If it hadn’t been free, the third annual Yukon Mental Wellness Summit would have sold out.
On Nov. 13, 250 people (capacity for the summit) were packed into the Longhouse at the Kwanlin Dün Cultural Centre for the opening remarks of the two-day event.
Dallas Smith, project manager with the Yukon government, said the summit was attended by Yukon Government employees, as well as staff from the First Nations and non-governmental organizations, and the general public.
The summit consisted of keynote addresses from Dr. Eduardo Duan, a psychologist who spoke about Indigenous cultures and healing trauma, and Dr. Susan Biali Haas, who spoke about healing and resilience.
Both days also included workshops on topics ranging from trauma-informed practice and gender and sexual orientation inclusion awareness, to on-the-land resilience, and how to become a suicide-alert helper.
On the second day, there was a panel discussion featuring four speakers from local organizations including Julie Laliberte, a facilitator with the Liard Aboriginal Women’s Society (LAWS), Jesse Whelen, a harm reduction and wellness counsellor at Blood Ties Four Directions, Cheri Van Delst, a counselling services supervisor with mental wellness and substance use services, and Francis VanKessel, Headstrong coordinator with the Mental Health Association of Yukon.
Laliberte spoke about Youth for Culture, a partnership project between LAWS and Johnson Elementary School in Watson Lake. She said one component of the project was a regalia sewing exercise for graduates of the school.
The goal was to build connections between youth and elders while preparing something special for graduation, she said.
Not only did the experience cultivate pride in graduation, it instilled a sense of pride in culture.
Laliberte said that was important because a big piece of wellness is knowing who you are, and knowing where you’re going.
“In that first year, a mom came up to me and she was so proud, of course of her daughter graduating, but also because she hadn’t sewn in a long time and her daughter didn’t know that she could sew … I really felt a lot of good feelings when I saw the mom and daughter be able to build on their relationship and for the daughter to recognize in her mom a strength she didn’t know about.”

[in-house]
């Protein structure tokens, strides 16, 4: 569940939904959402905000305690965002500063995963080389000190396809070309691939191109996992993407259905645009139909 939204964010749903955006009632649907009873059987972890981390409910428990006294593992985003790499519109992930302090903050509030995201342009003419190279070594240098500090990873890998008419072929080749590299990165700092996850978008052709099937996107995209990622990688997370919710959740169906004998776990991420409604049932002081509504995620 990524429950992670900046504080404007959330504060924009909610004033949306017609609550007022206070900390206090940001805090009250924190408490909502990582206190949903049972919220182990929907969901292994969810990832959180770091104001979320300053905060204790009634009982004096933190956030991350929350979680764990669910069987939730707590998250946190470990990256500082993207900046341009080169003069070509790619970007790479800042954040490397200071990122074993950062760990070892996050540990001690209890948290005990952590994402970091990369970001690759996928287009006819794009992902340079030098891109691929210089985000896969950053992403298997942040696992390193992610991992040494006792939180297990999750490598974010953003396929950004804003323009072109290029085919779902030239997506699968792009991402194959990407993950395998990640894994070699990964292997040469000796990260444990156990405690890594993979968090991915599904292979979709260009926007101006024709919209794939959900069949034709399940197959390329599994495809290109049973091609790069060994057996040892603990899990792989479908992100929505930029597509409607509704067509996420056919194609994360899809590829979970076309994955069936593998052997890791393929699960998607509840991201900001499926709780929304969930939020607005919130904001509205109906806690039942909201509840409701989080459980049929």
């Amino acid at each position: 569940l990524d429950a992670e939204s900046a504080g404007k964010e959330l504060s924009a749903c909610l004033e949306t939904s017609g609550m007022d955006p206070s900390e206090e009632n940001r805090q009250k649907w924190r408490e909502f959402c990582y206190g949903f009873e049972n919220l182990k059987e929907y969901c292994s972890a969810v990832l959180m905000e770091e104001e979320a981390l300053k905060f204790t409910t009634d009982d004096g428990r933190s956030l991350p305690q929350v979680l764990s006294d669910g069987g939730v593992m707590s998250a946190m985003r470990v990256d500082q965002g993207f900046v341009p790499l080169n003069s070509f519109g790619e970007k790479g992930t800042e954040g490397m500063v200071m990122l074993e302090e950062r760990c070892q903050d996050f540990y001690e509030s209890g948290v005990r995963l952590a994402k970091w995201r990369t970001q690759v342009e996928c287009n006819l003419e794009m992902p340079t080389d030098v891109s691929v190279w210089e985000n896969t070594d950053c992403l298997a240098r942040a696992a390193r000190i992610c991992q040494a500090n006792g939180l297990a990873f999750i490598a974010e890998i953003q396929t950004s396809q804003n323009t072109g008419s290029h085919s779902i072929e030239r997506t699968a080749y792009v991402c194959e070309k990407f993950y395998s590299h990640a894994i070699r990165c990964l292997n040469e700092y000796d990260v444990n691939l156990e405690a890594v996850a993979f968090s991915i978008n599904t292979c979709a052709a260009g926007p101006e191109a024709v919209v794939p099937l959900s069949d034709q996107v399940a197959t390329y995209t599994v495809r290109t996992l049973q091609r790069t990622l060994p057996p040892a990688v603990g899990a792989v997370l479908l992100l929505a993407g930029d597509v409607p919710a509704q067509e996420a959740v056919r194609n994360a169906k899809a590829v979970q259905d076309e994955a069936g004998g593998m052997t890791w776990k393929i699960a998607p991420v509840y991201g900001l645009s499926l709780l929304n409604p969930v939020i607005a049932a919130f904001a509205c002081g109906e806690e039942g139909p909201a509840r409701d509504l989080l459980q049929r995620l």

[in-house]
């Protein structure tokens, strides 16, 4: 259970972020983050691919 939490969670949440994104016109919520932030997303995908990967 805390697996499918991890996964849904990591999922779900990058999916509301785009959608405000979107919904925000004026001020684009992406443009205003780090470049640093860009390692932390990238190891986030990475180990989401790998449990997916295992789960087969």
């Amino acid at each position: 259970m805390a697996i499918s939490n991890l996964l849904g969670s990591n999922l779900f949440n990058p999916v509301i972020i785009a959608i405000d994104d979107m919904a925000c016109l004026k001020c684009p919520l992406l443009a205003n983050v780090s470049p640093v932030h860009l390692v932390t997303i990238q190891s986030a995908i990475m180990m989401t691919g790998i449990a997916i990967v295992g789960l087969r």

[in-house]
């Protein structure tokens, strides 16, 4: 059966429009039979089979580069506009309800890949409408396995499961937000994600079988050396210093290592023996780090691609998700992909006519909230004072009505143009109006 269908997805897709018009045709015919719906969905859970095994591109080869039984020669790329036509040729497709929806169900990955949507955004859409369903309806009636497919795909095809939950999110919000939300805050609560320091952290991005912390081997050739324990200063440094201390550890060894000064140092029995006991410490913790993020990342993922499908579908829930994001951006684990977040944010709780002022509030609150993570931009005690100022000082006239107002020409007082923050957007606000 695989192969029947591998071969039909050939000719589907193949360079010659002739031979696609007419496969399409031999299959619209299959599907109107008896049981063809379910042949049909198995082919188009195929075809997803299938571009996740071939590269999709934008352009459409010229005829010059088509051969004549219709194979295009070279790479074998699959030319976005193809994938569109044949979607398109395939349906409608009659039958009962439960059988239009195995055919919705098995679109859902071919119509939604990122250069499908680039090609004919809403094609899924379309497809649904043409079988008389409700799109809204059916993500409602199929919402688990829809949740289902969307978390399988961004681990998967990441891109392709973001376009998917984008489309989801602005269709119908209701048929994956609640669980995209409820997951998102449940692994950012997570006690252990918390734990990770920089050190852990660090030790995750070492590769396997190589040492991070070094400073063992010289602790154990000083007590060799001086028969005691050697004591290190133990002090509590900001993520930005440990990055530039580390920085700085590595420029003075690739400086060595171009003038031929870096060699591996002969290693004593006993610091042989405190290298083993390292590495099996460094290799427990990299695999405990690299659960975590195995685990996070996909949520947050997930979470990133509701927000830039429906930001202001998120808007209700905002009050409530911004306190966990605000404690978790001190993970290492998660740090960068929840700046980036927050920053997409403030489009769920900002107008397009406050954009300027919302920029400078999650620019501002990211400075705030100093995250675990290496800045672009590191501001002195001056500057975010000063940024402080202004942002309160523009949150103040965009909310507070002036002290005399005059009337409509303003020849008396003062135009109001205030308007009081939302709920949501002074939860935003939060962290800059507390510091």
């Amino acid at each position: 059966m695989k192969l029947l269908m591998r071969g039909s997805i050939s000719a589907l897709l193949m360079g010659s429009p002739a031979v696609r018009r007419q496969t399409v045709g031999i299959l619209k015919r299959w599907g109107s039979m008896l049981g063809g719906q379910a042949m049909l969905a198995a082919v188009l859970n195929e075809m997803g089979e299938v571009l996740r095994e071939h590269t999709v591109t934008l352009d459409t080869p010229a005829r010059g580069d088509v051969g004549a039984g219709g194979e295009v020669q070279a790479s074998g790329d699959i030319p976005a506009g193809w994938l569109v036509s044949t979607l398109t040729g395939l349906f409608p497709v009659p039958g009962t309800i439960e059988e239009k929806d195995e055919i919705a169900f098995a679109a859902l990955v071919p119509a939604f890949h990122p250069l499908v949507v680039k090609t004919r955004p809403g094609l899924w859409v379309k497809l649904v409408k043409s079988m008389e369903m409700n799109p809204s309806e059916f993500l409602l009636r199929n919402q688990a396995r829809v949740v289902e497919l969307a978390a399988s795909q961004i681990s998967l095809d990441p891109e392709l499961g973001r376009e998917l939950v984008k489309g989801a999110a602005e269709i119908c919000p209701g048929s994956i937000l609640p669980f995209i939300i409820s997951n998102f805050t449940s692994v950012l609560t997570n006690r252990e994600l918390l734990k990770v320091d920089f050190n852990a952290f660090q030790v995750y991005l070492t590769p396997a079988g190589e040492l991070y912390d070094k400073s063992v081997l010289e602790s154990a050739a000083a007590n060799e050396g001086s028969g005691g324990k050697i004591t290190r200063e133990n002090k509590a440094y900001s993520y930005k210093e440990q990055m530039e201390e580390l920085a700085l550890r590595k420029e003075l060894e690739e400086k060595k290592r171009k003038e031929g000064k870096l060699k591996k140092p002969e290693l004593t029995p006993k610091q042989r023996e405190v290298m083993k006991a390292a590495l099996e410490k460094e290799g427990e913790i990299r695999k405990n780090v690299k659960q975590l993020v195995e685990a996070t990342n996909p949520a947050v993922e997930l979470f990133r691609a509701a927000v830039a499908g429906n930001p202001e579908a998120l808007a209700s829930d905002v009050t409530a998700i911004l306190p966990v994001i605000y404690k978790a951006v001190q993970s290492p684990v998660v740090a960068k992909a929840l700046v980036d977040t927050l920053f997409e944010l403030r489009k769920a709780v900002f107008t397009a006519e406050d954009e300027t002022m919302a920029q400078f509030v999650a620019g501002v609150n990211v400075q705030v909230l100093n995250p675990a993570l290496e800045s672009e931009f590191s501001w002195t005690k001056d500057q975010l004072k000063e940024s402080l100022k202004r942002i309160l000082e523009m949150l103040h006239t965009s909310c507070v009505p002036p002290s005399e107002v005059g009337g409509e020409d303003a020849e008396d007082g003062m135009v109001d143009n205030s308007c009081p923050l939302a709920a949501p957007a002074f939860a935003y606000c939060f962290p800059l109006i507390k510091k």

Smith said the first mental wellness summit in 2016, was held to coincide with the release of a 10-year mental wellness strategy. That strategy identified four priorities in the Yukon including promotion and prevention, service delivery, system performance and access, and innovation and research.
“In the first year we really focused on sort of using the knowledge within Yukon and we had focused on primary service providers working across the territory,” said Smith of the programming in 2016.
He said the second year was a celebration of the successes since the previous year, but noted that action came out of it as well – the summit led to the establishment, in 2018, of four mental wellness and substance abuse services hubs in communities including Watson Lake, Carmacks, Dawson City and Haines Junction.
Smith said this year’s theme of trauma and resilience was the result of feedback received after 2017. Included in this feedback was interest in land-based programming, which has also been suggested by a First Nations partners committee that’s working with HSS.
He said those partners have made it clear that cultural acts and connection to the land are important parts of finding meaning, connection, and self-regulation.
Smith said there are no well-defined examples at the moment, of what this kind of integration could look like, but that, to him, is one of the most exciting things.
“Looking across the country, this is still new and I actually think this is where Yukon has the potential to become a leader,” said Smith.
“It’s exciting that we could be kind of the example for the country.”
Contact Amy Kenny at email@example.com